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Bernie Parks Wants New LAPD HQ to Keep 'Parker' Brand

What's in a name? Today's L.A. Times carries an item about L.A. City Councilman Bernard Parks' nostalgic quest to have the new, schmantzy LAPD HQ named Parker Center. You know - as in "Parker Center" that has been the name of the current police headquarters since 1966. Which is named for the same crazy, alcoholic chief who'd once described our fair city as being "not far removed from the wild tribes of Mexico." Whose philosophy of policing black neighborhoods probably did as much to trigger the Watts riots as unemployment and substandard housing. That Chief William H. Parker. (See Jasmyne Cannick's blog for more info.)

Parks' nutty suggestion has naturally sent tongues wagging, eyes rolling, fingers pointing, etc. In the interests of promoting peace and unity among the tribes of L.A., we also support retaining the Parker Center brand -- but naming the headquarters for some other Parker. We list some alternate inspirations below.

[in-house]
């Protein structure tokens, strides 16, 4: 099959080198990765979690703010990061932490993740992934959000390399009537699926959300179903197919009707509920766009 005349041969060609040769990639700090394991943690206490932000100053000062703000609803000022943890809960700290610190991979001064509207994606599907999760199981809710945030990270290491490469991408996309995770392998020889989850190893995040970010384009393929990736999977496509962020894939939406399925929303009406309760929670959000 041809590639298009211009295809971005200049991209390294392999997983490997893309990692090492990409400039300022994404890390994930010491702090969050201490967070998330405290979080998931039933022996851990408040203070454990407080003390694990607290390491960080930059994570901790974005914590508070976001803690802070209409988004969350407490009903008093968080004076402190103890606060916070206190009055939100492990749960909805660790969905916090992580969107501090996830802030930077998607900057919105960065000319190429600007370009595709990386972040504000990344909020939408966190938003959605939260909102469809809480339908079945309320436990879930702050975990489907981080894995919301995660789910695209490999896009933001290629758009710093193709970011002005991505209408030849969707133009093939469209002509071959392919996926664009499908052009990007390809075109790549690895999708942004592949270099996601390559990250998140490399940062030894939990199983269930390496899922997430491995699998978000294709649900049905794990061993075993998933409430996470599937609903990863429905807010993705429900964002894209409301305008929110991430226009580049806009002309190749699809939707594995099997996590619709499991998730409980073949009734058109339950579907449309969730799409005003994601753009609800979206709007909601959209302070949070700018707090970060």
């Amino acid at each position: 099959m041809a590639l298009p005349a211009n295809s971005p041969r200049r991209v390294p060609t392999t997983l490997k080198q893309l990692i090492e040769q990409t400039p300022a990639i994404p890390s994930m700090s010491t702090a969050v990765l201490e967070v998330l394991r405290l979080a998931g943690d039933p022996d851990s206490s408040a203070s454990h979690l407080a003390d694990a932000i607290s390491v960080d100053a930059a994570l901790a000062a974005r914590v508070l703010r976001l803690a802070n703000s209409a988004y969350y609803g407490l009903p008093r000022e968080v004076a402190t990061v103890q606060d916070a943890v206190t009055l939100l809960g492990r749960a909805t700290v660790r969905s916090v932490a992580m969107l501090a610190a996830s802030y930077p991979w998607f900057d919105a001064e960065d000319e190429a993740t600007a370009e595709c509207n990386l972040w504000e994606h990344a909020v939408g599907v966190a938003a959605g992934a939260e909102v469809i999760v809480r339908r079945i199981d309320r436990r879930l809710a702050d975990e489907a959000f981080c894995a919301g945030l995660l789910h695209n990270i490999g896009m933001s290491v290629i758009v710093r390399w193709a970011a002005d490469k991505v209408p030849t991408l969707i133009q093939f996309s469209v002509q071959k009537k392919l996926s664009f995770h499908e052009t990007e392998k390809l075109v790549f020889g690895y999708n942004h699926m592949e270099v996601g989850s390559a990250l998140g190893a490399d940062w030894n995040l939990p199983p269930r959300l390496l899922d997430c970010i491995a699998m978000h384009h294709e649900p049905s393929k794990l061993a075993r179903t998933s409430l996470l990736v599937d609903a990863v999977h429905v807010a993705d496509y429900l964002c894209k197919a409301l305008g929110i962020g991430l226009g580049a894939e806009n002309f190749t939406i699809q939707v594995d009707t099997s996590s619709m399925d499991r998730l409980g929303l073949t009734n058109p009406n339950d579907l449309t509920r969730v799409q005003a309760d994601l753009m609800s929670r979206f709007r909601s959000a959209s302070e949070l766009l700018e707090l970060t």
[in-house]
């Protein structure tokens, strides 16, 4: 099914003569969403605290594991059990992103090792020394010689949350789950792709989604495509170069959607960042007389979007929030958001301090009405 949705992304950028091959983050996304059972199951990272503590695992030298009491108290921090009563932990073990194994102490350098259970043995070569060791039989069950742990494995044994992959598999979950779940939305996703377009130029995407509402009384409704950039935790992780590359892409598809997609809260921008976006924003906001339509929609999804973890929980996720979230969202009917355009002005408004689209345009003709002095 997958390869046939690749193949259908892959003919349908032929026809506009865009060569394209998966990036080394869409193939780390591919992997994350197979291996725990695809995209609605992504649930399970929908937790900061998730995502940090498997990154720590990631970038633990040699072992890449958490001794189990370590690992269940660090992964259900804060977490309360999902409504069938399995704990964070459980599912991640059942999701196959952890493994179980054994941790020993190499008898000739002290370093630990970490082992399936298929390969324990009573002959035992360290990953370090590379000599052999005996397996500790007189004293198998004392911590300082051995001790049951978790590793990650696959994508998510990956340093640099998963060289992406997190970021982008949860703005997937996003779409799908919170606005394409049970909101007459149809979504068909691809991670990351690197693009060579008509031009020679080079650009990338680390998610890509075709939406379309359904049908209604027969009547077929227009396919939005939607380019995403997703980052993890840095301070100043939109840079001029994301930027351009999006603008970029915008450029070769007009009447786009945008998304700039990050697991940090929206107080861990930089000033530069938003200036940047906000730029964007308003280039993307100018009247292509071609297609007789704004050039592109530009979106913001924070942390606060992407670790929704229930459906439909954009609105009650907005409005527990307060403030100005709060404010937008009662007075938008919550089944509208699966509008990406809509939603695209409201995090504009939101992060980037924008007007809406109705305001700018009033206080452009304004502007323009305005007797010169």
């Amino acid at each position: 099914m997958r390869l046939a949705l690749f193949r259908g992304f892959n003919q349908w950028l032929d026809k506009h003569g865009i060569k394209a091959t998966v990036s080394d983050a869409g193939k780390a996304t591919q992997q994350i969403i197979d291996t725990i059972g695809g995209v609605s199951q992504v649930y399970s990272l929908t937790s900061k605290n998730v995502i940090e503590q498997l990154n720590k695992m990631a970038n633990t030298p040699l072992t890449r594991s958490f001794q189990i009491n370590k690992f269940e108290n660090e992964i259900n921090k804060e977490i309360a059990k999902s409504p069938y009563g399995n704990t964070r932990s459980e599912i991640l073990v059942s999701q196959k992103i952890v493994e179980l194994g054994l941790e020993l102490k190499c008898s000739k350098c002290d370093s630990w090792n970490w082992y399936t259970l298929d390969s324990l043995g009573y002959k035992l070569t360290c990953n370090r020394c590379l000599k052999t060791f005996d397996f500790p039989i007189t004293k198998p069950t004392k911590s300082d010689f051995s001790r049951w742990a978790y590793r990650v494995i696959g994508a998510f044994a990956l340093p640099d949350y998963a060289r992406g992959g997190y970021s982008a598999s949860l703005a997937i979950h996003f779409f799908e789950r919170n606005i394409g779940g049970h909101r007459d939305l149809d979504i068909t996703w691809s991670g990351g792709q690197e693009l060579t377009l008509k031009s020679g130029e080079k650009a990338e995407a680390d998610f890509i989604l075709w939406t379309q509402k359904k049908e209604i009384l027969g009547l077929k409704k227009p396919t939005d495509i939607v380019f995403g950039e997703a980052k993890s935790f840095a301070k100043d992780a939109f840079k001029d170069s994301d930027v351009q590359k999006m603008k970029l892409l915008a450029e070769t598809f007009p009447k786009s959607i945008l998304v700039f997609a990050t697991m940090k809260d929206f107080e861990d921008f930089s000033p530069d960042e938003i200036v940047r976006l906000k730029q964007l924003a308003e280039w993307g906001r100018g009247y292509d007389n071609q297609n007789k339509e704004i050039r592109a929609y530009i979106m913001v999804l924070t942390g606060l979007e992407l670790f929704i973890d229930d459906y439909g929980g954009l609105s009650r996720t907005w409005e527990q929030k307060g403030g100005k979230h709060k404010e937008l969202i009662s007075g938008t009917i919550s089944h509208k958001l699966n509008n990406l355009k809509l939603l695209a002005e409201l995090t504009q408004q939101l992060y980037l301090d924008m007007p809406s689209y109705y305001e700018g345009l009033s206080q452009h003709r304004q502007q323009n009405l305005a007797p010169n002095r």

• Parker Brothers Center. Eases lingering civilian dread about the LAPD by giving the new HQ a sense of play and gamesmanship. Naming rights by the board-game maker of "Monopoly" would also bring in cost-saving corporate sponsorship.
  • Charlie Parker Center. Lends an African American vibe to the building while atoning for the jazz great's arrest by the LAPD in 1946.
  • Wes Parker Center. Keeps whites happy while tapping into good feelings about the Dodgers and the 1970s.
  • Dorothy Parker Center. Celebrates the unhappy years spent in L.A. by the Algonquin Round Table wit, while lending a feminist cachet. Parker's aphorisms could be displayed daily on an LED board above the HQ's entrance.
  • Fess Parker Center. The actor's name would please traditionalists enamored with white male heroes who carry guns, while at the same time Parker's Daniel Boone credits would promote an adventurous spirit that might also translate into a Walt Disney corporate sponsorship.
  • Peter Parker Center. Named for Spiderman's civilian alter ego, this would appeal to  comic-book buffs and might win movie tie-in money when series is remade. Also announces a belief in strong citizen-lawman values.


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